Eyeliner utilizes echoing bombast and synthesized bass slaps throughout a lot of BUYNOW, but surprisingly never sounds tied down by the past. It’s clear from the opener ‘Toy Dog’ this producer has a knack for spinning those dated elements into welcomingly spacey funk, but it’s when things speed up that lift off is achieved. ‘Pinot Noir’’s luxurious vibe is only topped by the the dazzling one-two punch of ‘Venetian Blind’ and ‘Showbiz’. The latter of those glides in on an already entrancing groove and just builds and builds in ways you wouldn’t expect. Beer On The Rug have been having an amazing 2015 already with releases like Euglossine’s Complex Playground, and Eyeliner (and their other great June release by Seabat) are only making it better.
It’s been easy to dread the waves of PC Music soundalikes, but Alabama artist Holly Waxwing’s delightful little Peach Winks EP is an important reminder that great things will always influence more great things. From the title to the gooey artwork to the four supercharged songs inside, Waxwing’s EP is a nourishing piece of candy. Productions like the title track and the delightful closer ‘Vibe’ let voices and beats bounce and bang with the unpredictability of a pinball table that’s just activated its multiball. It’s also not a debut, though it will act as one for the new fans. As a bonus Noumenal Loom has wisely reissued Holly Waxwing’s 2013 album Goldleaf Acrobatics, which shows how the talent that was already brewing before you knew ‘Bipp’ was a thing.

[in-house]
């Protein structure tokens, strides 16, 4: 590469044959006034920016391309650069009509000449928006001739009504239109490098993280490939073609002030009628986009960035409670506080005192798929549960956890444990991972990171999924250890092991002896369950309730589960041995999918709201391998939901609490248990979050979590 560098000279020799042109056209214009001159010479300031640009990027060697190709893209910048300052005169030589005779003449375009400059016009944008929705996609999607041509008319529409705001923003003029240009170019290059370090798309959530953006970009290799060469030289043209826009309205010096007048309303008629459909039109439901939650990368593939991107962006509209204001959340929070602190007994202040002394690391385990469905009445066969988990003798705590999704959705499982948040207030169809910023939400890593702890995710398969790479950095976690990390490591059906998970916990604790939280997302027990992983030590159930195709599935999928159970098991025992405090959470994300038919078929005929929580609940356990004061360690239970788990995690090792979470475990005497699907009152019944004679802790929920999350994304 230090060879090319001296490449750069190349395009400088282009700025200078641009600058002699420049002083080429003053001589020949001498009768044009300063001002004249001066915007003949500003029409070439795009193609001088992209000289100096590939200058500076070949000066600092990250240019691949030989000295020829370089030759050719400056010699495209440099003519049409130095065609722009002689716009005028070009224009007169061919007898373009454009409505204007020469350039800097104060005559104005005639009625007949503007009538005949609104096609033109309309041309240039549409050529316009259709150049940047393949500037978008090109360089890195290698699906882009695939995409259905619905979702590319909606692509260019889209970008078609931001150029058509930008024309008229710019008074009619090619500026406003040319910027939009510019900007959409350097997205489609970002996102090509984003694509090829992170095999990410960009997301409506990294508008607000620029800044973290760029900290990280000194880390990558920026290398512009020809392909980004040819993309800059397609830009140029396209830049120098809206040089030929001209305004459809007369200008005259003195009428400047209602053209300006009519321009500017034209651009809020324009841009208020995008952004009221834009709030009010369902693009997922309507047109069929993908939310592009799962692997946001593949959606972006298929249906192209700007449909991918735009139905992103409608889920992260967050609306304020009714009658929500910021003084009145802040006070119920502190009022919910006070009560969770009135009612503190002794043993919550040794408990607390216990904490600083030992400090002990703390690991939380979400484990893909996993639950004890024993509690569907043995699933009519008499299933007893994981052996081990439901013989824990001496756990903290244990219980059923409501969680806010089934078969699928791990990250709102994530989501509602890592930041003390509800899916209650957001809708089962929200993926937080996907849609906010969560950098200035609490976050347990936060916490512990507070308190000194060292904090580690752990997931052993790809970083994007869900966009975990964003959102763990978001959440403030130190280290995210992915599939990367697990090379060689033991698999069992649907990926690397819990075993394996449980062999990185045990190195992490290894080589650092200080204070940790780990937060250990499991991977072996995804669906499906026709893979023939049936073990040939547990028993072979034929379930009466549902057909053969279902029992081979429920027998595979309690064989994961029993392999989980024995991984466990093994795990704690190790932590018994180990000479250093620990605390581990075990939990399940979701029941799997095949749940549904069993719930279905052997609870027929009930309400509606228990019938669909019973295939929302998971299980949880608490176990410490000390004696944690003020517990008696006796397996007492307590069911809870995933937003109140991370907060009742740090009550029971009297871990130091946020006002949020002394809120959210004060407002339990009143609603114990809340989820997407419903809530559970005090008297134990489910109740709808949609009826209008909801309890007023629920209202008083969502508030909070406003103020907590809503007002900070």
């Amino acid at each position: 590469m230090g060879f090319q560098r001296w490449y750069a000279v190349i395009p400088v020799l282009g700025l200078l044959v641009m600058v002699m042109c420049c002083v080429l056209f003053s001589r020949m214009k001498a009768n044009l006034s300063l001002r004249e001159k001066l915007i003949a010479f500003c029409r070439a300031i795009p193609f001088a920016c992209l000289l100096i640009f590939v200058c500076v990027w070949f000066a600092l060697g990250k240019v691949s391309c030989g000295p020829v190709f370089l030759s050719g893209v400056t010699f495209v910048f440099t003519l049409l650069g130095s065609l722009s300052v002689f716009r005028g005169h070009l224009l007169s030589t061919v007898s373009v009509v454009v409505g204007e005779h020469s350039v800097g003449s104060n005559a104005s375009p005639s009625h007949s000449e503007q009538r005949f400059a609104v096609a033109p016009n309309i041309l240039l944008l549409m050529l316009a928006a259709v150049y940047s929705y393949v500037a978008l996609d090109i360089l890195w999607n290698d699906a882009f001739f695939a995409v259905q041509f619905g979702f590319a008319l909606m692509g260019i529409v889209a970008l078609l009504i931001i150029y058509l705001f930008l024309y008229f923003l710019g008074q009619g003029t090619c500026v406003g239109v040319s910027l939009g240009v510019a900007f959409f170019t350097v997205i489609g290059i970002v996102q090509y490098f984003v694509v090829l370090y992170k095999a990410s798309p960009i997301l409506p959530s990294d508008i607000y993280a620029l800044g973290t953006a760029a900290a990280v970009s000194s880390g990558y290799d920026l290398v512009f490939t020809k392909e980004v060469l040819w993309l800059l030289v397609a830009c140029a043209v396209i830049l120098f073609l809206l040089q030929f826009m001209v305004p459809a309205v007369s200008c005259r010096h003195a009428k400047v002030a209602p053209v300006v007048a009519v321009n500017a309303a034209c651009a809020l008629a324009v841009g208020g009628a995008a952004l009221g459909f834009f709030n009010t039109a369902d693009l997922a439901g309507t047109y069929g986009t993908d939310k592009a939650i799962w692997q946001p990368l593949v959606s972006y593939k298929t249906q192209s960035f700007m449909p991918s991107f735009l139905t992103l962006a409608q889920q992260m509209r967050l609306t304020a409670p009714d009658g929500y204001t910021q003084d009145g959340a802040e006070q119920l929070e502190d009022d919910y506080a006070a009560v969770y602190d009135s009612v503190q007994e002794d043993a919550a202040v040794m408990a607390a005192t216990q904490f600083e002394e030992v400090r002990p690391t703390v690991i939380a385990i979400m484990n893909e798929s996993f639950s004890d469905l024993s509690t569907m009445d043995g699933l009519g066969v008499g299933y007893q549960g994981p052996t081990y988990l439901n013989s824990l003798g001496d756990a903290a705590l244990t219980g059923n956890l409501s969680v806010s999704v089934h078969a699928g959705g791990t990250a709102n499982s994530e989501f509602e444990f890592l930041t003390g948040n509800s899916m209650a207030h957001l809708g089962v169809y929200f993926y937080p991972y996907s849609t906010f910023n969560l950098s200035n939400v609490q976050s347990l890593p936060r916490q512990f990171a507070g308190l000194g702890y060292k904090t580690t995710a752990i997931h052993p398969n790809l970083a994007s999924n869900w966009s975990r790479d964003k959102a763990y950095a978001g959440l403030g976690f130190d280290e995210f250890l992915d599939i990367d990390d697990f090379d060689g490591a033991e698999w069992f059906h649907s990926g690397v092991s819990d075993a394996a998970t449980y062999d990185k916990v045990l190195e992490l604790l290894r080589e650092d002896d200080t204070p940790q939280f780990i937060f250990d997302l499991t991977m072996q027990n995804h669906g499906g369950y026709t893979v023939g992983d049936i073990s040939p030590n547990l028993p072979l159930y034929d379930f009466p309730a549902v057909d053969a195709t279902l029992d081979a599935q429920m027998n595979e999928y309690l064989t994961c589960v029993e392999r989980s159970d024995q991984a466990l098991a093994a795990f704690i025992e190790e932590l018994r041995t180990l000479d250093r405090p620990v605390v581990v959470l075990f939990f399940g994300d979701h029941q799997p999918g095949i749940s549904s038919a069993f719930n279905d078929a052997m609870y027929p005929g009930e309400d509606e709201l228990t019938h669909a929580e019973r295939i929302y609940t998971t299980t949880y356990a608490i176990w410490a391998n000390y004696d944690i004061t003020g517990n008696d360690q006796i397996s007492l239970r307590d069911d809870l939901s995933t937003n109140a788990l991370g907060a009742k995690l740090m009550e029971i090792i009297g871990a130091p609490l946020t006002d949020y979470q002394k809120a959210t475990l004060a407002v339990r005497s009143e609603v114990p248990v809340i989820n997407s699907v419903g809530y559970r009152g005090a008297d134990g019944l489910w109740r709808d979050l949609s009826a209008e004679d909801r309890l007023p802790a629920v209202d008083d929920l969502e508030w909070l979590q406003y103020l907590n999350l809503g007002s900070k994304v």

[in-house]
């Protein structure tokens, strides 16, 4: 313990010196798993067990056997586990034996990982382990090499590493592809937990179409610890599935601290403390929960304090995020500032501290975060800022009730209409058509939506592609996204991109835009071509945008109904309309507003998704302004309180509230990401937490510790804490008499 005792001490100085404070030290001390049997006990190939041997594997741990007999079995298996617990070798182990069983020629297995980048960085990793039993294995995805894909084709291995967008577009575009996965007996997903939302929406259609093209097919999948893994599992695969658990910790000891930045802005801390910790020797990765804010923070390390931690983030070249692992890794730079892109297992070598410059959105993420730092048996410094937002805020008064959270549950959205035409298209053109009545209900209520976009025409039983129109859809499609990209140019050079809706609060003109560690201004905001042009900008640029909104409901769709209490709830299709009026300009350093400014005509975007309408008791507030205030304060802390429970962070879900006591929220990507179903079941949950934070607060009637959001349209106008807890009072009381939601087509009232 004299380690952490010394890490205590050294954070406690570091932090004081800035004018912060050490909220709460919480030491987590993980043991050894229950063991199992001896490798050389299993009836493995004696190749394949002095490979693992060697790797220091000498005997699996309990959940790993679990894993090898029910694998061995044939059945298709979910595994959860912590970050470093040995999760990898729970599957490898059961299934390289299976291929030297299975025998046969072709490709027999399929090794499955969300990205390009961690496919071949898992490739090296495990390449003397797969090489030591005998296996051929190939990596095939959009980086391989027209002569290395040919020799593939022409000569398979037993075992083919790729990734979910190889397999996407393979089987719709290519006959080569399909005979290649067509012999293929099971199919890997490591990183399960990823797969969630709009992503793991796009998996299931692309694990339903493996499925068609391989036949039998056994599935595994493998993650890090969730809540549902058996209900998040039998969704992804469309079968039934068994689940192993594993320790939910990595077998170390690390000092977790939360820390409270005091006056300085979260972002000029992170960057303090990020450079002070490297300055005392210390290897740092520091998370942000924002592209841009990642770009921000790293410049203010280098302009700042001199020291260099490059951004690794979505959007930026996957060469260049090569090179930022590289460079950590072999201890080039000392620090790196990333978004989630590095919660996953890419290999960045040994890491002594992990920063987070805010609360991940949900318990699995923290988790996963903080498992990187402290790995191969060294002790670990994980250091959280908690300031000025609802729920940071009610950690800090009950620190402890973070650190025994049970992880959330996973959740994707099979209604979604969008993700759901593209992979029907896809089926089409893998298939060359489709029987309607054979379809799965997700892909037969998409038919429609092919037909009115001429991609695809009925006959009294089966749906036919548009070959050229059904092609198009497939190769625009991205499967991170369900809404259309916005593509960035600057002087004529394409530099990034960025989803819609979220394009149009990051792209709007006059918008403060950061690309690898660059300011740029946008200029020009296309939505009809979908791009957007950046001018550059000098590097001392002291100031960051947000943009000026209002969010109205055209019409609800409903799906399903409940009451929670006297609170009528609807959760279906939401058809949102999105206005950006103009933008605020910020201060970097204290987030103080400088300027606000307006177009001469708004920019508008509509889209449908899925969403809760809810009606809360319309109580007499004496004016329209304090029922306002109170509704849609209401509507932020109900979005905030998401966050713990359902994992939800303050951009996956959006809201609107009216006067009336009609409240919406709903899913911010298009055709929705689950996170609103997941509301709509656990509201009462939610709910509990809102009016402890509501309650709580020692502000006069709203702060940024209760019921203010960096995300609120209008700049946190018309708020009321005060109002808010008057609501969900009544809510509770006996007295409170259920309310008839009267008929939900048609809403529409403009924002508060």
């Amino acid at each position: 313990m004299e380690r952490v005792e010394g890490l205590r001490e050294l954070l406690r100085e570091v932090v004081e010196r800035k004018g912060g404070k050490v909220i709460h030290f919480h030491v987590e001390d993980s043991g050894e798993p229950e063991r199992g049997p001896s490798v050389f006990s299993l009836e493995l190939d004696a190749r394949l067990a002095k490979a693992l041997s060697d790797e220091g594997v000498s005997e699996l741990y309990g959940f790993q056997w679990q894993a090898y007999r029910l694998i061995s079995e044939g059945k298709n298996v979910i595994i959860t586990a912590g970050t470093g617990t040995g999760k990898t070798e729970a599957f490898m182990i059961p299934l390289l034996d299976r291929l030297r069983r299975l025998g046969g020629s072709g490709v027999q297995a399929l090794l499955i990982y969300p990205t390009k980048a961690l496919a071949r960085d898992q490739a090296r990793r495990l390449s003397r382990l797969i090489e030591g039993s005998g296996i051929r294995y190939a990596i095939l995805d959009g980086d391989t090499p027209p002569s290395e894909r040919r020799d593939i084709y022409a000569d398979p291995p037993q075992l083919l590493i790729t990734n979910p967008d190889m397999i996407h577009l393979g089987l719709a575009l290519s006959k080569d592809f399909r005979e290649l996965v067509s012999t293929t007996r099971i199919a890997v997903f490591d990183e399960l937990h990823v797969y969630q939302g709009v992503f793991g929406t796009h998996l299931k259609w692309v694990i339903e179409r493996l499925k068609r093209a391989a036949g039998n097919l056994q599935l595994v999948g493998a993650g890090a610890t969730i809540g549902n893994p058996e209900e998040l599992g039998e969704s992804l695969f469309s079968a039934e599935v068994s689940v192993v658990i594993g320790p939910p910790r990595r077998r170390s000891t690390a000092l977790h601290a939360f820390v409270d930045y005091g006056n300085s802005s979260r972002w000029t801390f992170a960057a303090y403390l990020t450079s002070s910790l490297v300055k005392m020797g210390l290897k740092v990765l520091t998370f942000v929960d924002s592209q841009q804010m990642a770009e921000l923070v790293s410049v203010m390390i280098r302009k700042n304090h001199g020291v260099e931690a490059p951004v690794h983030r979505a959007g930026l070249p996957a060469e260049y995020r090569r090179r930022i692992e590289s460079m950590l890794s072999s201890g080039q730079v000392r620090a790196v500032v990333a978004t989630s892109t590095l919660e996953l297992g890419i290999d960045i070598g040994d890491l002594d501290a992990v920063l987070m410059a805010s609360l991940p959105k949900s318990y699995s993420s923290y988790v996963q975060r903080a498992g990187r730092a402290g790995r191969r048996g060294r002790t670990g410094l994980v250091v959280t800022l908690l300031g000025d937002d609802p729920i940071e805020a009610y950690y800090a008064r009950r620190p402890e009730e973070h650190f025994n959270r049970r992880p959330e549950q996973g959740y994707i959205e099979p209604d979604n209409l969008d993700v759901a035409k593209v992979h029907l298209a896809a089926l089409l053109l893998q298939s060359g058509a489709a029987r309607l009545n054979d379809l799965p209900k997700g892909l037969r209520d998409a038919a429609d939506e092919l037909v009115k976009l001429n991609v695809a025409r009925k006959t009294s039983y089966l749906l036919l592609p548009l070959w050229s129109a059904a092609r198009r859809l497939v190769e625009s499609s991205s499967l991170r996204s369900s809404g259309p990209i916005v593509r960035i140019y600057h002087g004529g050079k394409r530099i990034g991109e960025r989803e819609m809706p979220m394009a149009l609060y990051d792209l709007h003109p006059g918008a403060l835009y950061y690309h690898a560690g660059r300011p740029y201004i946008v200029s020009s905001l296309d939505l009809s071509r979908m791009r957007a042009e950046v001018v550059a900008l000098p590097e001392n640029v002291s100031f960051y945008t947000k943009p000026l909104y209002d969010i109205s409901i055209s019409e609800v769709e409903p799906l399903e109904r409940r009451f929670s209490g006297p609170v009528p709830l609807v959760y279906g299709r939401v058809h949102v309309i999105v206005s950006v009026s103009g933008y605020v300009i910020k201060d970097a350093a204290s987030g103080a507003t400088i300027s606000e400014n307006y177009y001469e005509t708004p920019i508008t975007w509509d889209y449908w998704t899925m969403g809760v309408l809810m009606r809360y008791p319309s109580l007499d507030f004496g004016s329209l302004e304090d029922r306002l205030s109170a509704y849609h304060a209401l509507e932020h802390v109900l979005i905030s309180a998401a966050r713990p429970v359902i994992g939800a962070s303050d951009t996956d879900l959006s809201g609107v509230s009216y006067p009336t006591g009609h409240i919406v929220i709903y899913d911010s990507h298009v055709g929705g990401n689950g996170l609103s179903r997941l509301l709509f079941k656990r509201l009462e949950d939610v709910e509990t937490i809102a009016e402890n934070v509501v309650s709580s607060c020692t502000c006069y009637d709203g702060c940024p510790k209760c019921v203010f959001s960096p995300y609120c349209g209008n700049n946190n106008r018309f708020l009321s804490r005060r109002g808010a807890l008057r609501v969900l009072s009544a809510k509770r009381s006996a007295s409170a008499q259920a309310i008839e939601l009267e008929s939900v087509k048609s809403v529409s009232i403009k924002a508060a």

Talk West describe their new release Blindsight as a “soundtrack to a recurring dream” and totally earns the description. Aside from two bookending standalone tracks, the rest of Blindsight is dedicated to a single song suite. Titled ‘That Dream Again’, it stumbles in at ‘Part 2’ and follows a slippery non-logic until finishing at ‘Part 10’ with little closure — what dreams do after all? It makes for a neat concept, but also gives Talk West an excuse to change up styles with little commitment to what came before. The sun-drenched organ hum of ‘Part 4’ only lasts half a minute before the watery percussion of ‘Part 5’ leaks through, followed by a grim guitar meditation in ‘Part 6’, and so on. It makes for a dynamic listen and one that benefits from multiple trips; after all, there’s a reason it’s the soundtrack to a recurring dream.
Picture the unstable romantic obsession and violent fantasies of early Tyler, the Creator.
Okay, now picture all of that focused on Mario’s unlucky brother Luigi.
You know, each month I really try to reserve an honorary spot for the most baffling, bizarre, and memorably fucked-up release of the month. This is the first time I really worried whether I was going too far.